She stood by the water. Alone, the moon shone down and painted itself onto the ripples of the lake that almost touched her bare toes. The water knew to let her alone tonight. It had memory. And recalled the words that had been spat between them; although, the wind was not so considerate. Its breeze pulled strands of her hair free from their confines atop her brunette head and whistled through the fir trees around the lake without a second thought. She stared out over the water, unseeing and oblivious, as the moon sketched its portrait out across the lake. And she barely registered the gentle tug of the wind.
She sighed. Then removed the thin shawl from her shoulders and let it fall to the sand. This time she watched as a tassel on her shawl soaked up the fresh water and became a deeper shade of red that could have blood in the water. She tipped her head back. Her eyes were met with a clear sky and a million stars.
Four winters had passed since she and her sister had been to the Solstice Market. Night had arrived early and with it all the stars. All of the candles and torches made rosey cheeks glow and all the stalls were luminous in the firelight. The night was more than cold – that was evident from all of the hats, gloves, scarves, and thick winter coats – but neither of the sisters felt the chill. Their stomachs were too full of hot food and mulled wine and their hearts were too warm for any whisper of cold to sneak through their coats.
They walked arm in arm down a row of fire lit stalls. Each vendor had something unique to give. One stall they passed was filled with glittering sweets, of every shape, size, and colour you could imagine. Another was selling all manner of perfumes. The smell was so divine as they passed that they couldn’t help but stop and sample each and every one. The sisters stood before the salesman; he was a small man with a round, pot belly, the broadest of smiles, and a feeling of warmth and kind gentleness about him. His plump fingers plucked out a particularly curious purple bottle that was half filled with a clear liquid. The small man removed the stopper from the bottle and carefully swirled the purple vial beneath their noses. The scent that overwhelmed their senses seemed so impossible to contain inside something so simple as a bottle, that it could’ve been witchcraft. But this kindly man had done it. It was like roses after rain, when petrichor fills the air and underlines the sweetness of the pink petals with a familiar bitterness that brings back memories of tall boots and muddy puddles. The women both hummed together in delight of the perfume, and one reached for her purse to dig out thirty silver pieces. They clinked together in the palm of the small man and his grin widened as he packed the purple vial in tissue paper that matched the small bag that he placed it inside. The sisters linked arms again and continued to amble down the row of stalls, a small neatly packed bag in hand.
A woman with a lilted voice beckoned them over to look at her fabrics of every conceivable colour. Her stall was an ocean of reds, oranges, yellows, greens, blues, purples, lilacs, and pinks, all glinting in the warm torchlight. The woman – tall, with long, fair hair and lilac eyes – gestured for the sisters to handle the fabrics. The younger of the sisters reached down to a fabric of deep red. She held it between her fingertips and the material was so soft that if she wasn’t watching herself hold it, she wouldn’t have known it was there. “Elven silk,” said the woman with lilac eyes; her voice was almost as soft as the silk the youngest sister held between her fingertips. She lifted up the silk to admire it even more beneath the firelight. The eldest sister lent over the fabrics, that were elegantly woven around each other across the stall, and handed over four gold pieces for a shawl in the blood red elven silk that her little sister was so admiring.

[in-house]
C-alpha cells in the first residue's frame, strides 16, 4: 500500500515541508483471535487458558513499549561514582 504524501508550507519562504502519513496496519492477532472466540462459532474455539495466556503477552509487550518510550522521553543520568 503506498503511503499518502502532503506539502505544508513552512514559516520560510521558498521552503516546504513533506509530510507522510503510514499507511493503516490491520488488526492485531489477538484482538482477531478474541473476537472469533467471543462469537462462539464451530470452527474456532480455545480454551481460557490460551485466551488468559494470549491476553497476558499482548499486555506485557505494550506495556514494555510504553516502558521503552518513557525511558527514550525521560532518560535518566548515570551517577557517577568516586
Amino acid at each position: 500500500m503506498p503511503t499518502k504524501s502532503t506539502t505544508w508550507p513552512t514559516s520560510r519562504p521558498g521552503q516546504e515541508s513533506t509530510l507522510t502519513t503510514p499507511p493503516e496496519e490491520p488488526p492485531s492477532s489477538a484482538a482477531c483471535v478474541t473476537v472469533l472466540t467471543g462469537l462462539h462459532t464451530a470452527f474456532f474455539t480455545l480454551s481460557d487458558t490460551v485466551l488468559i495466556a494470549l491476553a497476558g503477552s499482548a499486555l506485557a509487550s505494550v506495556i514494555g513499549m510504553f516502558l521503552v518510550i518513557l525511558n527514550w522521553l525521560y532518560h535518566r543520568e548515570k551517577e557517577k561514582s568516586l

At the end of the row of stalls the market opened out and a band of bards were playing on a makeshift stage. Men, women, and children were dancing before them as their skirts, scarves, and coattails twirled and twisted in perfect rhythm with the music, forever following the movements of their wearers.
The sisters lead each other into the murmuration of dancers. They began spinning together, holding hands, moving apart and back together in time with the bards’ playing. The woman’s shawl of eleven silk flowed out behind her, as she tipped her head back and laughed at the stars.
“I thought I would find you here,” Her older sister’s voice drifted down to where she stood at the water’s edge. The damp sand crumped, forming foot-shaped ovals that followed the woman as she walked down to where her little sister stood at the water’s edge. She smelled of roses after rain, the scent of her older sister’s perfume took her back to that night, one sniff and she was there again – spinning and swirling, laughing at the stars. “I know,” Her voice was so small in the night air, but her sister smiled to herself and reached down for the blood-red shawl that rested in the sand. She shook it and they watched as grains of sand were lit up by the moon as they fell. Then she skilfully swirled it across her little sister’s shoulders and the elven silk shimmered in the moonlight like morning dew on fresh strawberries.
“I know,” A smile laced her words, and she nudged her sister playfully.
They stood by the water. Shoulder to shoulder, watching as the moon painted itself onto the ripples of the lake as it gently lapped at their bare toes.